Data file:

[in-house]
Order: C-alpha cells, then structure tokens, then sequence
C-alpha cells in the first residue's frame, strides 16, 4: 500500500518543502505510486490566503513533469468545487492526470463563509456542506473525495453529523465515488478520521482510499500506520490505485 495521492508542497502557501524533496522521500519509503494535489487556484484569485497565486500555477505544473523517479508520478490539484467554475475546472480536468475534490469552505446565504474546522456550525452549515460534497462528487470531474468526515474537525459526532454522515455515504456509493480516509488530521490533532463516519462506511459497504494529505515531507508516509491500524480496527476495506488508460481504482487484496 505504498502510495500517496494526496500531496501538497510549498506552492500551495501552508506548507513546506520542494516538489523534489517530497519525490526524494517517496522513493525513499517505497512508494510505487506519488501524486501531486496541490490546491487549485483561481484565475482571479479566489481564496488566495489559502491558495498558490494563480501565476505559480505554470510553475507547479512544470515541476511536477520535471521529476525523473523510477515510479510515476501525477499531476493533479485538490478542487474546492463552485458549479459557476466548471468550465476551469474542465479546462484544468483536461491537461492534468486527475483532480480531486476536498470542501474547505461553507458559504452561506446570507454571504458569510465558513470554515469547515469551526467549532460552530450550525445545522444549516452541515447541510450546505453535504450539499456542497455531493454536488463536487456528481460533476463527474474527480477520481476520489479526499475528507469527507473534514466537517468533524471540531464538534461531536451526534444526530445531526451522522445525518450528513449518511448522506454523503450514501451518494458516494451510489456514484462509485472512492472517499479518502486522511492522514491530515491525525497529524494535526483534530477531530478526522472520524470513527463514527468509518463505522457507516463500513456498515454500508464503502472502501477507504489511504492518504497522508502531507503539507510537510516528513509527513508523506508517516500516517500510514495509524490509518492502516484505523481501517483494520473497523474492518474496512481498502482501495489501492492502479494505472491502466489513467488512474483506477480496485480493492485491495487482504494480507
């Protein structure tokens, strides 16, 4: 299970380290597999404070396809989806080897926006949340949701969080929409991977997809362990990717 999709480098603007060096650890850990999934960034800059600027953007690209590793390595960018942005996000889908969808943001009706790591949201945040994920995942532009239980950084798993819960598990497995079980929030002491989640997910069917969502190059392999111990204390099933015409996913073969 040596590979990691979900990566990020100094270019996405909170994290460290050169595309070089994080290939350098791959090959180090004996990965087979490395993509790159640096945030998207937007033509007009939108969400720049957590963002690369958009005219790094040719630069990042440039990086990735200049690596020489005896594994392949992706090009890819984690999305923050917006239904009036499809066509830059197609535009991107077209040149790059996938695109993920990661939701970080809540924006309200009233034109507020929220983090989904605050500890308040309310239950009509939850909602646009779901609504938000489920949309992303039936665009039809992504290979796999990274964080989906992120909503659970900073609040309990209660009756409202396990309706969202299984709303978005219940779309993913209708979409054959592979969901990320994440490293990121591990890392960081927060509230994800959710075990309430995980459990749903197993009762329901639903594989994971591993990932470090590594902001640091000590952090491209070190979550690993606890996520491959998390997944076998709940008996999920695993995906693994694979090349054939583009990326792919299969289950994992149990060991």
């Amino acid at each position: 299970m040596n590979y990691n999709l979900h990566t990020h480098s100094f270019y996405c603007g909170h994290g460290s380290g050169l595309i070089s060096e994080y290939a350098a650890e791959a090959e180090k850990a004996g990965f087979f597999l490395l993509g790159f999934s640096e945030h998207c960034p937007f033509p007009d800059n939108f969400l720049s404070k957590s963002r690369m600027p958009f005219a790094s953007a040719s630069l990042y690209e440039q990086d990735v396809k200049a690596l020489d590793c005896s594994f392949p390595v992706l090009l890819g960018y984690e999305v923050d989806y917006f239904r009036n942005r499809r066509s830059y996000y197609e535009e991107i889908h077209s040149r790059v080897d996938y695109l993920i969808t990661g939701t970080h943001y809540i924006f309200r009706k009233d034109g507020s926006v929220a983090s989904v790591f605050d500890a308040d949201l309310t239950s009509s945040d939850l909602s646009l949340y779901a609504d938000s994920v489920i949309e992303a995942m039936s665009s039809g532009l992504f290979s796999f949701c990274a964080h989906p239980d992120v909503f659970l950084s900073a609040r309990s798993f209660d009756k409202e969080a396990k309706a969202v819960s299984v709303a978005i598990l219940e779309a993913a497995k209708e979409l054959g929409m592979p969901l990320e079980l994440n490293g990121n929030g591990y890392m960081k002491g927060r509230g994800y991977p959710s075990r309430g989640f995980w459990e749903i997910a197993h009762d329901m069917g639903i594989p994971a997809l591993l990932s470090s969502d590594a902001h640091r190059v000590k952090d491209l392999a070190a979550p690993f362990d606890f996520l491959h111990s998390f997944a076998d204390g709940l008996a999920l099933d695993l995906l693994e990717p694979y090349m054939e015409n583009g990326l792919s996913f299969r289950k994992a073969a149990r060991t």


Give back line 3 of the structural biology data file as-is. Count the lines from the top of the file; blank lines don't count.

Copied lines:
C-alpha cells in the first residue's frame, strides 16, 4: 500500500518543502505510486490566503513533469468545487492526470463563509456542506473525495453529523465515488478520521482510499500506520490505485 495521492508542497502557501524533496522521500519509503494535489487556484484569485497565486500555477505544473523517479508520478490539484467554475475546472480536468475534490469552505446565504474546522456550525452549515460534497462528487470531474468526515474537525459526532454522515455515504456509493480516509488530521490533532463516519462506511459497504494529505515531507508516509491500524480496527476495506488508460481504482487484496 505504498502510495500517496494526496500531496501538497510549498506552492500551495501552508506548507513546506520542494516538489523534489517530497519525490526524494517517496522513493525513499517505497512508494510505487506519488501524486501531486496541490490546491487549485483561481484565475482571479479566489481564496488566495489559502491558495498558490494563480501565476505559480505554470510553475507547479512544470515541476511536477520535471521529476525523473523510477515510479510515476501525477499531476493533479485538490478542487474546492463552485458549479459557476466548471468550465476551469474542465479546462484544468483536461491537461492534468486527475483532480480531486476536498470542501474547505461553507458559504452561506446570507454571504458569510465558513470554515469547515469551526467549532460552530450550525445545522444549516452541515447541510450546505453535504450539499456542497455531493454536488463536487456528481460533476463527474474527480477520481476520489479526499475528507469527507473534514466537517468533524471540531464538534461531536451526534444526530445531526451522522445525518450528513449518511448522506454523503450514501451518494458516494451510489456514484462509485472512492472517499479518502486522511492522514491530515491525525497529524494535526483534530477531530478526522472520524470513527463514527468509518463505522457507516463500513456498515454500508464503502472502501477507504489511504492518504497522508502531507503539507510537510516528513509527513508523506508517516500516517500510514495509524490509518492502516484505523481501517483494520473497523474492518474496512481498502482501495489501492492502479494505472491502466489513467488512474483506477480496485480493492485491495487482504494480507